Despite a continued slump in U.S. red meat export volume and a further dip in August sales, the value of beef and pork exports for the first eight months of the year remained slightly ahead of 2011’s record-setting pace, according to statistics released by the U.S. Department of Agriculture (USDA) and compiled by the U.S. Meat Export Federation (USMEF).
U.S. beef exports in August were the second-largest of the year at 100,468 metric tons, but this was still 14% below the August 2011 volume. In value, August exports totaled $486.2 million. While 5% lower than a year ago, it was also the second-highest monthly total of 2012. For metric conversion, one metric ton equals 2,204.622 lb.
For January through August, beef exports were 11% lower than a year ago in volume (759,901 metric tons) but still 2% above last year’s record value pace at $3.66 billion.
U.S. pork exports in August were down 6% in volume (175,310 metric tons) and 7% in value ($495.5 million) compared to a year ago, but these totals were up 10% and 6%, respectively, from the previous month’s performance. Through the first eight months of the year, 2012 pork exports were up 2% in volume (1.474 million metric tons) and 8% in value ($4.13 billion) from last year’s record levels.
“We face a challenging business climate in several key markets, with rising production costs and slowing economic growth creating some anxiety among buyers,” says USMEF President and CEO Philip Seng. “We’re also seeing a surge in domestic meat supplies in some areas, particularly in South Korea. But the commitment to enhancing global demand for U.S. beef and pork remains very strong, as evidenced by the terrific support of our producer organizations. These are the circumstances in which effective global marketing takes on an even greater level of importance, as producers need to maximize the value of every cut and every carcass.”
For pork, exports through August accounted for 23.7% of muscle cut production and 27% when including variety meats, compared to 22.8% and 27.3% in 2011. Export value averaged $56.51/head slaughtered, up from last year’s $53.54 during the first eight months of the year.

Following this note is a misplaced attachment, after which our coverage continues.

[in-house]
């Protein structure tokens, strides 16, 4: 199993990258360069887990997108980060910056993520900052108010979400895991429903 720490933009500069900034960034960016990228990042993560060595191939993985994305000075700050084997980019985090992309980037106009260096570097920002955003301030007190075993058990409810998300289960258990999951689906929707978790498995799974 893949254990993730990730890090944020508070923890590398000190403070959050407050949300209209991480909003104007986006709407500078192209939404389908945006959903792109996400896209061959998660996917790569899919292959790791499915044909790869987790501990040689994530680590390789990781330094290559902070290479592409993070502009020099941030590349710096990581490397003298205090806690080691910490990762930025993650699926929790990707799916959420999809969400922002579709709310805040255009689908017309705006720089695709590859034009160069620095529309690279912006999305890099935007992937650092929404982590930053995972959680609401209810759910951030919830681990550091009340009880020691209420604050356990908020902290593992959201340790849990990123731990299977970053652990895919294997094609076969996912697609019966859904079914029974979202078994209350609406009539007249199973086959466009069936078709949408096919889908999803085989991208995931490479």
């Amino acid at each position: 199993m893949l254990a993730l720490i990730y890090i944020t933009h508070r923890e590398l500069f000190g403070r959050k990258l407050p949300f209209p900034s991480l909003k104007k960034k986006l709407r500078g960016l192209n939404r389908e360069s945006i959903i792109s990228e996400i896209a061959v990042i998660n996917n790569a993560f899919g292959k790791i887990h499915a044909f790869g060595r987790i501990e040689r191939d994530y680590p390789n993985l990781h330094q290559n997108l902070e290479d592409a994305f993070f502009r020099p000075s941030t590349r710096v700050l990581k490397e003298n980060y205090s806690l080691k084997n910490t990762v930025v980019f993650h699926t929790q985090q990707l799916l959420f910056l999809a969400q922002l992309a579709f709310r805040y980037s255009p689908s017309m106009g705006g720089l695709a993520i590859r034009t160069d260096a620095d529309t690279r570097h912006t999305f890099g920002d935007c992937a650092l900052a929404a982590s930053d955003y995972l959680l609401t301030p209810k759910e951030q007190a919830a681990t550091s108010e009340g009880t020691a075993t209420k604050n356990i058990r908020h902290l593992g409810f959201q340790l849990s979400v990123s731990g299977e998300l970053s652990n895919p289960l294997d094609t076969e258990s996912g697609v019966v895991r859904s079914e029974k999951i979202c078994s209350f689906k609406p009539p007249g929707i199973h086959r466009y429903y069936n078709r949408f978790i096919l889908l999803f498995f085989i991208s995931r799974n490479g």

While beef exports to Mexico struggle, pork exports continue to perform well – with January-August volume (391,932 metric tons) increasing 14% and value ($727.2 million) up 11% from a year ago. August exports were up 16% in volume to 51,841 metric tons and 9% in value to $101.4 million.
“Mexico’s meat processing sector is an outstanding customer for U.S. pork, but USMEF has also made considerable strides in building retail demand,” Seng says. “This has made Mexico an attractive destination for a wider variety of pork cuts, which has really enhanced our export value.”
Pork exports to Japan had slowed during the early summer, but rebounded in August to post the highest volume since February at 39,689 metric tons (valued at $169.9 million). Through August, exports to Japan were down 6% in volume (307,442 metric tons), but were 6% above last year’s record value pace at $1.34 billion.
While pork exports to the China/Hong Kong region were higher through August (+11 percent to 282,637 metric tons and +35 percent to $569.4 million), they are not likely to match last year’s pace in coming months. This is not due to poor market performance, but simply reflects the surge in export activity in late 2011, when China’s domestic pork supplies were slumping and pork prices reached record levels. For August, exports to China/Hong Kong were down 31% in volume to 30,450 metric tons and 34% in value to $60.5 million.
In other pork market highlights for January through August:
- Exports to Canada were up 15% in volume (150,583 metric tons) and up 18% in value ($549 million).
- Led by an exceptional performance in Colombia, exports to Central and South America were 18% higher in volume (53,206 metric tons) and up 19% in value ($134.1 million).
- Exports to Russia were 30% higher in volume (63,699 metric tons) and 22% higher in value ($182.9 million). Since Russia’s World Trade Organization accession was completed in August, in-quota exports now enter at zero duty, rather than the previous 15%.
- While exports to the Oceania region were roughly steady with last year, exports to New Zealand were up one-third in volume (5,853 metric tons) and 30% in value ($17.7 million).